Jenkins and Streater both took unconventional paths to the NFL (through an HBCU and a junior college respectively) and they were able to share their experiences with the athletes. "In society they get caught up in the whole D1; I want to go to D1. The reality is that everybody is not going to D1," said Jenkins. "And if some people go to D1, they get detoured. If you have talent, you can make it from anywhere. They'll find you. Just as long as you take care of your part, then everything else will fall into place."

"I probably have one of the craziest stories and I Just felt like if I could make it, there's no reason for me not to go back and help other kids make it," added Streater. "I've been through a lot of adversity and I feel like my story can inspire others to get through their problems."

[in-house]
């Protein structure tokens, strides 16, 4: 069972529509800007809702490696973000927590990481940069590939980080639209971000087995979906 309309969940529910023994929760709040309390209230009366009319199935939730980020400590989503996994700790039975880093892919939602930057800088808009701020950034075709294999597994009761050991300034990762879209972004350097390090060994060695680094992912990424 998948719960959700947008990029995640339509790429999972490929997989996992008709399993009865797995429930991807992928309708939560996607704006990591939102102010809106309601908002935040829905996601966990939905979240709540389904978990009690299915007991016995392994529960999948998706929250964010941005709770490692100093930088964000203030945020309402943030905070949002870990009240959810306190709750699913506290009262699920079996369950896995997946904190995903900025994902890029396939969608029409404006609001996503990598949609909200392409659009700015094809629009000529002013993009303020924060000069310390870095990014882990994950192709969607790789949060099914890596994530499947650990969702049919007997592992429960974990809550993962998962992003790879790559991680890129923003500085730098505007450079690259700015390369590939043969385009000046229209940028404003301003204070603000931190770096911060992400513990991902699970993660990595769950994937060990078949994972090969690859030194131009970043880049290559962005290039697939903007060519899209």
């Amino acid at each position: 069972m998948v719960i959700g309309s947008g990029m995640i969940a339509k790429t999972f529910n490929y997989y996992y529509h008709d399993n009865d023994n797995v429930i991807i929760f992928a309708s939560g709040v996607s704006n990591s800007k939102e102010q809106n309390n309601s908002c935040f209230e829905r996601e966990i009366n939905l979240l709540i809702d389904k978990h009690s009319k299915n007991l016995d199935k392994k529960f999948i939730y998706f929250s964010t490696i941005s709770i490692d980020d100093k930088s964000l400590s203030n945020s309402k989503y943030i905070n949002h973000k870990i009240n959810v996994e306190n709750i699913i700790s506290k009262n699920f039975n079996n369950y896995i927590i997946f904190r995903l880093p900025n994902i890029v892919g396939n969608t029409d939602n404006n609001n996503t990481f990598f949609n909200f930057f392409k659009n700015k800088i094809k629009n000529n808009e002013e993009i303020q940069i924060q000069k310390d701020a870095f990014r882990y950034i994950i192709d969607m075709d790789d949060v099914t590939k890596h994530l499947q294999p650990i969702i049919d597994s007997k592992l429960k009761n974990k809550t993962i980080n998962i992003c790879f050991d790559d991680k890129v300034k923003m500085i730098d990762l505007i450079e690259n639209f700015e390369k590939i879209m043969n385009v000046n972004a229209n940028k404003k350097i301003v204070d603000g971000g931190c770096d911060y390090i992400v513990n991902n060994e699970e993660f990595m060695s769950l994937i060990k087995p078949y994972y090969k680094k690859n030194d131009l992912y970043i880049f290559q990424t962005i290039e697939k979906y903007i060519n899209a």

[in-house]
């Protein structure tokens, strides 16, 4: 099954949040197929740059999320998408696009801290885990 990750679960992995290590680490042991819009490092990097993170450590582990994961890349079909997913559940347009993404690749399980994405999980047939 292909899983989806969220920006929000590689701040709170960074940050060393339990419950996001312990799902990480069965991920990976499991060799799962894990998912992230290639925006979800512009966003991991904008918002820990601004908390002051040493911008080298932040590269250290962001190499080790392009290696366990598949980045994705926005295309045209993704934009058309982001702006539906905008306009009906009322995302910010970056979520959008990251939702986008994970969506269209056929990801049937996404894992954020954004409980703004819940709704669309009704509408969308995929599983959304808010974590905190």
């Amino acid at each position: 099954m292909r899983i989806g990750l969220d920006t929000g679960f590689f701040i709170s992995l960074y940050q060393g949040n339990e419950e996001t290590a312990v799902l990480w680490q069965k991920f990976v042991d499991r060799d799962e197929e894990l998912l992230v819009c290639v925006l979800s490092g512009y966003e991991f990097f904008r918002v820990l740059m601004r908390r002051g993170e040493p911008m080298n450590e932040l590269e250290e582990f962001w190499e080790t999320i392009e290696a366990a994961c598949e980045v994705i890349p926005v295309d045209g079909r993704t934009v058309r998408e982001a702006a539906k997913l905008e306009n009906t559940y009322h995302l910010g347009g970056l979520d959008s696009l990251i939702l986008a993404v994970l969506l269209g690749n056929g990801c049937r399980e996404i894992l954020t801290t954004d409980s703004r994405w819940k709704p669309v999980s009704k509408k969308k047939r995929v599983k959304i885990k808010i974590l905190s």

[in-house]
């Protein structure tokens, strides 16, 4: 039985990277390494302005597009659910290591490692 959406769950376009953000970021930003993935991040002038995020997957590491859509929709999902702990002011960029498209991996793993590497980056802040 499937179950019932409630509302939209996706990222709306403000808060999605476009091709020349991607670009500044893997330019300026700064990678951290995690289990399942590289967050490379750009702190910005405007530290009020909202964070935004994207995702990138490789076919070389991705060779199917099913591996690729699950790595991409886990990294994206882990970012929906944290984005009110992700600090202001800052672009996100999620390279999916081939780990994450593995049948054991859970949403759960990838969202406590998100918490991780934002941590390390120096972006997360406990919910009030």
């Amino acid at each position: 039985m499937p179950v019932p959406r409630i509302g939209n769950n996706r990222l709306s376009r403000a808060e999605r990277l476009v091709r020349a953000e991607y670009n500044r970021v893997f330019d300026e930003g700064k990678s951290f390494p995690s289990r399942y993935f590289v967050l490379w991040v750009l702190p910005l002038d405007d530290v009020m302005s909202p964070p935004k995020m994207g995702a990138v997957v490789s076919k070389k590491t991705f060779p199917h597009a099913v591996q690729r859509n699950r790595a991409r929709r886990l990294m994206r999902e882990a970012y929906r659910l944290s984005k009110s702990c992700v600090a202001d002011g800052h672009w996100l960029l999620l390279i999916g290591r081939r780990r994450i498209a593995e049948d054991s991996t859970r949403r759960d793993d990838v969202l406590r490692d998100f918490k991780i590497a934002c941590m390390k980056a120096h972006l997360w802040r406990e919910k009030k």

The four Raiders players who participated in the morning session were happy to give their time on a Saturday morning. "I think it's awesome. I didn't have an opportunity like this. I can take a Saturday and go talk to them and see what it takes…even a college kid…to see what it takes to get to that level," said Barnes. "To have that is absolutely remarkable. And sometimes you can get one or two kids to get a sting in his brain and he'll think about it and then you've done a pretty good job. I think this is absolutely remarkable because I haven't had anything like that in my life."


The defensive backs speak with the Prep 100 DBs during practice. Photo by Tony Gonzales